• Making obscene gestures at other drivers or needlessly honking.

Mechanical Failures

While not as prevalent as DUI or speeding, mechanical failures are definitely one of the most avoidable causes of car wrecks. Most of the time, mechanical failures that lead to accidents are brake- or tire-related. It is estimated that brake failures cause around 300,000 car accidents every year, or around 5% of all car crashes in the United States.

Weak tires are tied to 11,000 car crashes and 200 deaths every year. The most common causes of tire-related accidents are old treads and underinflation. A faulty tire could put your life at risk for multiple reasons, including:

  • Poor road grip
  • Blowouts
  • Inefficient braking
  • Fire hazards (especially for underinflated tires)
  • Uneven wheel alignment.

Brake failures and tire blowouts can come out of nowhere, so a safe driver should have these systems checked at least once per year, preferably every six months or so.

So, are you a safe driver?

Have you been driving while using a hand-held device lately? Have you intentionally cut off other drivers when running late? Have you skipped some of your vehicle safety inspections?

If the answer is yes to at least one of these questions, you might still have work to do in the safety department.

To keep both yourself and everyone else on the road safer, you could start by always driving sober, avoiding speeding, and practicing defensive driving. And take baby steps to allow new, safer habits to form.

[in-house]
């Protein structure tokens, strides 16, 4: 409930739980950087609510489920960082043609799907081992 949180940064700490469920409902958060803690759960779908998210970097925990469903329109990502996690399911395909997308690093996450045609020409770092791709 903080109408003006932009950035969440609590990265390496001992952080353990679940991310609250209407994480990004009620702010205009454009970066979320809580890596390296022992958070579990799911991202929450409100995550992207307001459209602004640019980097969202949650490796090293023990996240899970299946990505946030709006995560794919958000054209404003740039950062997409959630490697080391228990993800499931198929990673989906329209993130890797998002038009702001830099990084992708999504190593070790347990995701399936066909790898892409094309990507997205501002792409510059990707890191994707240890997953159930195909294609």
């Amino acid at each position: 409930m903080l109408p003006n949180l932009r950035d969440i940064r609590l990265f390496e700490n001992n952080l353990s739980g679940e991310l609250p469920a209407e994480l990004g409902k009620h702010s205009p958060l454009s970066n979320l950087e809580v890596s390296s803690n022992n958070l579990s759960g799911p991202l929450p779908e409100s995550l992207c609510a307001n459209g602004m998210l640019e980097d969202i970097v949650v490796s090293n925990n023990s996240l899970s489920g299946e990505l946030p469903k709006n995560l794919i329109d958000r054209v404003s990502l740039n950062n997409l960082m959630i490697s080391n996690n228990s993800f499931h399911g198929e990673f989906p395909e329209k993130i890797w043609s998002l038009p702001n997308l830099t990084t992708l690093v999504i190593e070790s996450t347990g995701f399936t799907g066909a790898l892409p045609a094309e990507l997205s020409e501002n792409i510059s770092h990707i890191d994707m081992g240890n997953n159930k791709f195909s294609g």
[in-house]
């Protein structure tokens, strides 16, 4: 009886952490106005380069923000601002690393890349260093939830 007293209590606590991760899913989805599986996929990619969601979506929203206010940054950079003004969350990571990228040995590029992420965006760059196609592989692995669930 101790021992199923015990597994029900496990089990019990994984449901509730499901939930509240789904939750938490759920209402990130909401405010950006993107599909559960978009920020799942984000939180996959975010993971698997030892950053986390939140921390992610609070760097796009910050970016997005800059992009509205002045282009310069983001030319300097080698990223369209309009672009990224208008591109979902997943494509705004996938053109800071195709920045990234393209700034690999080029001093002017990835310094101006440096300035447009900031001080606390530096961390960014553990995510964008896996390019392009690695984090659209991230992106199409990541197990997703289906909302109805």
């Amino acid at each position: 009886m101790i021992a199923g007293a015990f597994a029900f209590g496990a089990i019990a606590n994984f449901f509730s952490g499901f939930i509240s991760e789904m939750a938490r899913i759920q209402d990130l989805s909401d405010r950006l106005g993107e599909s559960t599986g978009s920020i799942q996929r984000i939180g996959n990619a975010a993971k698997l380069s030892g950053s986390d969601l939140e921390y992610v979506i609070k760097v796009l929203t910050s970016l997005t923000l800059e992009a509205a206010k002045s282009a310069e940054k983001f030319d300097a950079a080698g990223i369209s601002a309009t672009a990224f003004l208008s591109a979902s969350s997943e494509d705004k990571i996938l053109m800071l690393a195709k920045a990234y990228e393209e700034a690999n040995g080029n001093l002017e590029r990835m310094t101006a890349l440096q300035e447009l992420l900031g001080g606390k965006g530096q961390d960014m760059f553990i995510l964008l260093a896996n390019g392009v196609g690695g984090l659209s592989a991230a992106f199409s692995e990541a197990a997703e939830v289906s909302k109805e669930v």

As the greatest basketball player of all time once put it, “A champion is made, not born.”

About Contributor:

Are You a Safe Driver? You May Be Surprised by the AnswerEarly in his journalism career, Kerry L. Tucker had a revelation: there were not enough experts reporting on law issues. Legal matters are part of daily life. Yet, there seems to be a general aversion towards them. One of the main reasons for this is that the convoluted legal language is difficult for many people to follow. Therefore, he decided to change how the law is perceived by the public. Throughout his career, he met with many people who shared their personal stories with him. Some of these hit him harder. One of the cases that stayed with him and influenced his future career development was a car accident case involving a child. From then on, he decided to zero in on car accident lawsuits.